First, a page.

You had mentioned being a dad. Did that sort of help you form this character at all?
Totally. You look for things that you can relate to in any character that you’re going to play. And getting involved, this was something that I hope that people would enjoy and we’d get to do for an extended period of time. So you want the character to be someone not only you can relate to, but somebody that you like being. So a father who loves his daughter more than anything in the world is definitely something that I can connect to, something that I can draw from. But the degree to which Will, my character, invests in his daughter’s well being and has consumed every waking hour and probably a majority of his sleeping hours, too, making sure she’s eating right, making sure she has the clothes, food, medicine, housing that she needs to the determent of his own needs. He’s very endearing and very flawed and very appealing to play.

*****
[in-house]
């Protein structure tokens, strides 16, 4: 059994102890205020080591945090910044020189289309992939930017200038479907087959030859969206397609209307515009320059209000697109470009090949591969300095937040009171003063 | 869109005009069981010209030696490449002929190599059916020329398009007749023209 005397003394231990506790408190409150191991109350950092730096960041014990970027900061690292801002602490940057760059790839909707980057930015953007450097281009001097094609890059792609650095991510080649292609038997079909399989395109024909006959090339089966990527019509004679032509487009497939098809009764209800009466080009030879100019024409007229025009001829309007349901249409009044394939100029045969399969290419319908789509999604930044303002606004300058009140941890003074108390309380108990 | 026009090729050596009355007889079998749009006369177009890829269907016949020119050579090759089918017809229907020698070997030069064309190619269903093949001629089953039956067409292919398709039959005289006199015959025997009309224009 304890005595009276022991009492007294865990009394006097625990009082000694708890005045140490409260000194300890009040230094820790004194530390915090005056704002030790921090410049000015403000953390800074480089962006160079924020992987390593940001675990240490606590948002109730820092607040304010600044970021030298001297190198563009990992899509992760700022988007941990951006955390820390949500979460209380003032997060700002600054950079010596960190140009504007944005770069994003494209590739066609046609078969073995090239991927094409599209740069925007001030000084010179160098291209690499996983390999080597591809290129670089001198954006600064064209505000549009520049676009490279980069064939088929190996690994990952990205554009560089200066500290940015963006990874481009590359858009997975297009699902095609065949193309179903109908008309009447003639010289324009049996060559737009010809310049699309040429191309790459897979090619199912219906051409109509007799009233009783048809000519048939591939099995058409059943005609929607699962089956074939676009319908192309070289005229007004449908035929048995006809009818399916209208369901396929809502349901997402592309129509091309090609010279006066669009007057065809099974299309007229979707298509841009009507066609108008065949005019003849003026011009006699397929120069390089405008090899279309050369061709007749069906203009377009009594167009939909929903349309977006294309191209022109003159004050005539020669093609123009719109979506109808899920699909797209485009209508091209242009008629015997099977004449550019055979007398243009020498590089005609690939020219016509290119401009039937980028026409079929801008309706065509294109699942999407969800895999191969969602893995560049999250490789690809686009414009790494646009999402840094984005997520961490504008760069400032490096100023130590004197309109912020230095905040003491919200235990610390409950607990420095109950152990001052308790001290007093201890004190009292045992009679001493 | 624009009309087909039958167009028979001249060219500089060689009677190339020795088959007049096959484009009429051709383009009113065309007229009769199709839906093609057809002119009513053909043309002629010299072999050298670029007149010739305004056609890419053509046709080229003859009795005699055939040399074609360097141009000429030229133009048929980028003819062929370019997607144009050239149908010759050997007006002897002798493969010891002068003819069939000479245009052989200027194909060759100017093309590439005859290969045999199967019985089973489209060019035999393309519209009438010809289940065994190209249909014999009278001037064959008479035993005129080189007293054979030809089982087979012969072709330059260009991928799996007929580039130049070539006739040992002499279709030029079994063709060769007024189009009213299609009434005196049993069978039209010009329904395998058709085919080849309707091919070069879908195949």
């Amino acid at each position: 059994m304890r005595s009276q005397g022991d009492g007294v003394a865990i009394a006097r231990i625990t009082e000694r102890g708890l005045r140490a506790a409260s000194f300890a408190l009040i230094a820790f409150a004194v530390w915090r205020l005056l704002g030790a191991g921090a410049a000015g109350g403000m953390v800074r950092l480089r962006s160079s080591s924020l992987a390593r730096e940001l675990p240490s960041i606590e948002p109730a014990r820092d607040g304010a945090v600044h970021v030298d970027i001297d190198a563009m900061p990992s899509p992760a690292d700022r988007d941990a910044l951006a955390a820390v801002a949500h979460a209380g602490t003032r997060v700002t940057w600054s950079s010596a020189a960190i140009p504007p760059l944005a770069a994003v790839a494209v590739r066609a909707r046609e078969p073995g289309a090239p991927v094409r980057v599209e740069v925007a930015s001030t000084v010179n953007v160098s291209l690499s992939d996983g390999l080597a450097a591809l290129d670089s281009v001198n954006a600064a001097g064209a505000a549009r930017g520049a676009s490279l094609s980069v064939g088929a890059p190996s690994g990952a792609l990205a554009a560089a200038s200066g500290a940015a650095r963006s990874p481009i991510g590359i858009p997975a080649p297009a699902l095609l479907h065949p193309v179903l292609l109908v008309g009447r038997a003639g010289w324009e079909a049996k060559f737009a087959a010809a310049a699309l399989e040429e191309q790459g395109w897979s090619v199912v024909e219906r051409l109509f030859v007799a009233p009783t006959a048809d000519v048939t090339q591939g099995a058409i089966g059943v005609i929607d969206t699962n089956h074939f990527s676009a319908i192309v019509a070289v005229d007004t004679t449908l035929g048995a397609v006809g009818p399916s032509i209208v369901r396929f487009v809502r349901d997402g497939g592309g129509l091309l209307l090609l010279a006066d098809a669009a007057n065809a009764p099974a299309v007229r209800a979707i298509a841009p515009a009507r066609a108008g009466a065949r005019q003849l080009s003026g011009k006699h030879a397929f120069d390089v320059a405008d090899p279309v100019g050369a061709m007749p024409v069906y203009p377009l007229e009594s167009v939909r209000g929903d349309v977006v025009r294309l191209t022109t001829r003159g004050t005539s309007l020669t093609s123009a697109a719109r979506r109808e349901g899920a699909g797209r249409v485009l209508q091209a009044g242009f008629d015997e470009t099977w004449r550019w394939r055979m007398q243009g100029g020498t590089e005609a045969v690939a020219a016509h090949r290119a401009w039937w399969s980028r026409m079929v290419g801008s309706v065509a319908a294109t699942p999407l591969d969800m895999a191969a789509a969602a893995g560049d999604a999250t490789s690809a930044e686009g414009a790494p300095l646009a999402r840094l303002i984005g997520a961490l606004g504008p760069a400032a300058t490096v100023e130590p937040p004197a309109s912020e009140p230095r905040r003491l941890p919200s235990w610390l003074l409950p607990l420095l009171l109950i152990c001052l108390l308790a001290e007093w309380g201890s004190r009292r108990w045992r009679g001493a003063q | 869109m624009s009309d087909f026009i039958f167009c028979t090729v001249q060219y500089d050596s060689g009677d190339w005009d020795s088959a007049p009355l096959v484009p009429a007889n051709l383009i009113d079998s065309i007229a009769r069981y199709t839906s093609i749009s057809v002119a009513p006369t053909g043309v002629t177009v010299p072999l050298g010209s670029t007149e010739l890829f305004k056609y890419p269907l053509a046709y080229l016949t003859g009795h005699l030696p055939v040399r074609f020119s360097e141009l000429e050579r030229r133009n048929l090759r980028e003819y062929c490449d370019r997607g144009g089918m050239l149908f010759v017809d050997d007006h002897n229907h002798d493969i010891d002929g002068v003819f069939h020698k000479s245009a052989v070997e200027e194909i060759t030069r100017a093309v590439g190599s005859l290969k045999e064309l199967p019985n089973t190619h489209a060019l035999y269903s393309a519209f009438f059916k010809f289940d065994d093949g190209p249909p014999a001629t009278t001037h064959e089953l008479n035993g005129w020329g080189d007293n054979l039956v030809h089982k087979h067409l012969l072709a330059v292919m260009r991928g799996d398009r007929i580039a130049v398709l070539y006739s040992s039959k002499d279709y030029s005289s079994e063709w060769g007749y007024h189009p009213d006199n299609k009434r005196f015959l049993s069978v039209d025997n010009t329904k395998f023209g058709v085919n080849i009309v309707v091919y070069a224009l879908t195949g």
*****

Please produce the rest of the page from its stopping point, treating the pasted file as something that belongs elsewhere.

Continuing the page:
And the character does play as, while being flawed, also being an every man. Someone that the audience, especially parents, can see themselves in.